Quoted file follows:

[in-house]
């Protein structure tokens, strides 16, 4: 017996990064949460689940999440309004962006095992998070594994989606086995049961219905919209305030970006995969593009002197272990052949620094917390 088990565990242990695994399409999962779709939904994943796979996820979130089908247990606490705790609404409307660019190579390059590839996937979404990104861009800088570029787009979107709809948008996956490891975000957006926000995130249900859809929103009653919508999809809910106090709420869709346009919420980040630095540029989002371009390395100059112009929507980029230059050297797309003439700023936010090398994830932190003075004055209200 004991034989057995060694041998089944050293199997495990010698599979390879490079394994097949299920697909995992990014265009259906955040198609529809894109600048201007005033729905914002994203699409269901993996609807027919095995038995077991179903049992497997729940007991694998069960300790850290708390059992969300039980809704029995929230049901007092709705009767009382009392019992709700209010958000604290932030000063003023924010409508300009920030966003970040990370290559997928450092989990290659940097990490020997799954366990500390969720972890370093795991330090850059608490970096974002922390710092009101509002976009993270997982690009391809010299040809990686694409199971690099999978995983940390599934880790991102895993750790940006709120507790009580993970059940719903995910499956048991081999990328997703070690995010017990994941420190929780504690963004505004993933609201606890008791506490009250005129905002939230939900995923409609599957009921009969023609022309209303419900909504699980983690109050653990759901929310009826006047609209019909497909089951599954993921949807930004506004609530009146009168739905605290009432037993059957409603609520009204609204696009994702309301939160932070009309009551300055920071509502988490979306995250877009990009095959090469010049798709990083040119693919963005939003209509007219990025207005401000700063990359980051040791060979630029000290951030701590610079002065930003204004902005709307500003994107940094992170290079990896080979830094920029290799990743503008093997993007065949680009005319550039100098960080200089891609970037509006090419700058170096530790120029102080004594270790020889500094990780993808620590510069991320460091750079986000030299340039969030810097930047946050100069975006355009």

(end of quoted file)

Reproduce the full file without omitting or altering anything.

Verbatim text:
[in-house]
């Protein structure tokens, strides 16, 4: 017996990064949460689940999440309004962006095992998070594994989606086995049961219905919209305030970006995969593009002197272990052949620094917390 088990565990242990695994399409999962779709939904994943796979996820979130089908247990606490705790609404409307660019190579390059590839996937979404990104861009800088570029787009979107709809948008996956490891975000957006926000995130249900859809929103009653919508999809809910106090709420869709346009919420980040630095540029989002371009390395100059112009929507980029230059050297797309003439700023936010090398994830932190003075004055209200 004991034989057995060694041998089944050293199997495990010698599979390879490079394994097949299920697909995992990014265009259906955040198609529809894109600048201007005033729905914002994203699409269901993996609807027919095995038995077991179903049992497997729940007991694998069960300790850290708390059992969300039980809704029995929230049901007092709705009767009382009392019992709700209010958000604290932030000063003023924010409508300009920030966003970040990370290559997928450092989990290659940097990490020997799954366990500390969720972890370093795991330090850059608490970096974002922390710092009101509002976009993270997982690009391809010299040809990686694409199971690099999978995983940390599934880790991102895993750790940006709120507790009580993970059940719903995910499956048991081999990328997703070690995010017990994941420190929780504690963004505004993933609201606890008791506490009250005129905002939230939900995923409609599957009921009969023609022309209303419900909504699980983690109050653990759901929310009826006047609209019909497909089951599954993921949807930004506004609530009146009168739905605290009432037993059957409603609520009204609204696009994702309301939160932070009309009551300055920071509502988490979306995250877009990009095959090469010049798709990083040119693919963005939003209509007219990025207005401000700063990359980051040791060979630029000290951030701590610079002065930003204004902005709307500003994107940094992170290079990896080979830094920029290799990743503008093997993007065949680009005319550039100098960080200089891609970037509006090419700058170096530790120029102080004594270790020889500094990780993808620590510069991320460091750079986000030299340039969030810097930047946050100069975006355009």